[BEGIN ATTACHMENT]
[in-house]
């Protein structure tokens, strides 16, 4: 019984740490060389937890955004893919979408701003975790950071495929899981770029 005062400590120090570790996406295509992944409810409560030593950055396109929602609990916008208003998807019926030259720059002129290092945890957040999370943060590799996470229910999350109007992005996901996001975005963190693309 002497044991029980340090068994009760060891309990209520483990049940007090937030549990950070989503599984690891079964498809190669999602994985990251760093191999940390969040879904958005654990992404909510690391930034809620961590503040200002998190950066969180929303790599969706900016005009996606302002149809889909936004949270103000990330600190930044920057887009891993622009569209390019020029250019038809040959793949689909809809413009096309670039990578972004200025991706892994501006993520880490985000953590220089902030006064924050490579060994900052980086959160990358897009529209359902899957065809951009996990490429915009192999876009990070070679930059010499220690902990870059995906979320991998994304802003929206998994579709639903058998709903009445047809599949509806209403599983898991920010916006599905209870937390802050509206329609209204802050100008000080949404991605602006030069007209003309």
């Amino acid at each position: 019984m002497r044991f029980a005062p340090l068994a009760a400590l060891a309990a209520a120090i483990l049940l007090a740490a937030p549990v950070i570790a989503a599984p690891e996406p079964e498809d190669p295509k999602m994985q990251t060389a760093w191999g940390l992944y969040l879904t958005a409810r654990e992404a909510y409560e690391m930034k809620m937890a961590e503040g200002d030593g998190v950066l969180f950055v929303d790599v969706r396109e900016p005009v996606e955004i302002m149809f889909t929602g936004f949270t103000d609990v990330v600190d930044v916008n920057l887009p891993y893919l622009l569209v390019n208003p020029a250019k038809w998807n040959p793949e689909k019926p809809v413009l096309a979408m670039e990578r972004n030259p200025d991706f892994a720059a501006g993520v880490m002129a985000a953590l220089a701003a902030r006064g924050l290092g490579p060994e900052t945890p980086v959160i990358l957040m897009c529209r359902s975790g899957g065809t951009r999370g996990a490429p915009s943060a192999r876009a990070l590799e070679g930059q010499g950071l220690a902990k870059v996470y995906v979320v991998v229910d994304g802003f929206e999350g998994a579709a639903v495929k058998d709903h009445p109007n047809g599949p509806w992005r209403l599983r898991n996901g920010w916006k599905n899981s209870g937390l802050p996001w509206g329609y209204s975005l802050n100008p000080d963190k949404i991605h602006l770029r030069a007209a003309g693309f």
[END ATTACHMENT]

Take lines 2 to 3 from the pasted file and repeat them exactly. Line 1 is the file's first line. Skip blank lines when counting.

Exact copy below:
């Protein structure tokens, strides 16, 4: 019984740490060389937890955004893919979408701003975790950071495929899981770029 005062400590120090570790996406295509992944409810409560030593950055396109929602609990916008208003998807019926030259720059002129290092945890957040999370943060590799996470229910999350109007992005996901996001975005963190693309 002497044991029980340090068994009760060891309990209520483990049940007090937030549990950070989503599984690891079964498809190669999602994985990251760093191999940390969040879904958005654990992404909510690391930034809620961590503040200002998190950066969180929303790599969706900016005009996606302002149809889909936004949270103000990330600190930044920057887009891993622009569209390019020029250019038809040959793949689909809809413009096309670039990578972004200025991706892994501006993520880490985000953590220089902030006064924050490579060994900052980086959160990358897009529209359902899957065809951009996990490429915009192999876009990070070679930059010499220690902990870059995906979320991998994304802003929206998994579709639903058998709903009445047809599949509806209403599983898991920010916006599905209870937390802050509206329609209204802050100008000080949404991605602006030069007209003309």
């Amino acid at each position: 019984m002497r044991f029980a005062p340090l068994a009760a400590l060891a309990a209520a120090i483990l049940l007090a740490a937030p549990v950070i570790a989503a599984p690891e996406p079964e498809d190669p295509k999602m994985q990251t060389a760093w191999g940390l992944y969040l879904t958005a409810r654990e992404a909510y409560e690391m930034k809620m937890a961590e503040g200002d030593g998190v950066l969180f950055v929303d790599v969706r396109e900016p005009v996606e955004i302002m149809f889909t929602g936004f949270t103000d609990v990330v600190d930044v916008n920057l887009p891993y893919l622009l569209v390019n208003p020029a250019k038809w998807n040959p793949e689909k019926p809809v413009l096309a979408m670039e990578r972004n030259p200025d991706f892994a720059a501006g993520v880490m002129a985000a953590l220089a701003a902030r006064g924050l290092g490579p060994e900052t945890p980086v959160i990358l957040m897009c529209r359902s975790g899957g065809t951009r999370g996990a490429p915009s943060a192999r876009a990070l590799e070679g930059q010499g950071l220690a902990k870059v996470y995906v979320v991998v229910d994304g802003f929206e999350g998994a579709a639903v495929k058998d709903h009445p109007n047809g599949p509806w992005r209403l599983r898991n996901g920010w916006k599905n899981s209870g937390l802050p996001w509206g329609y209204s975005l802050n100008p000080d963190k949404i991605h602006l770029r030069a007209a003309g693309f």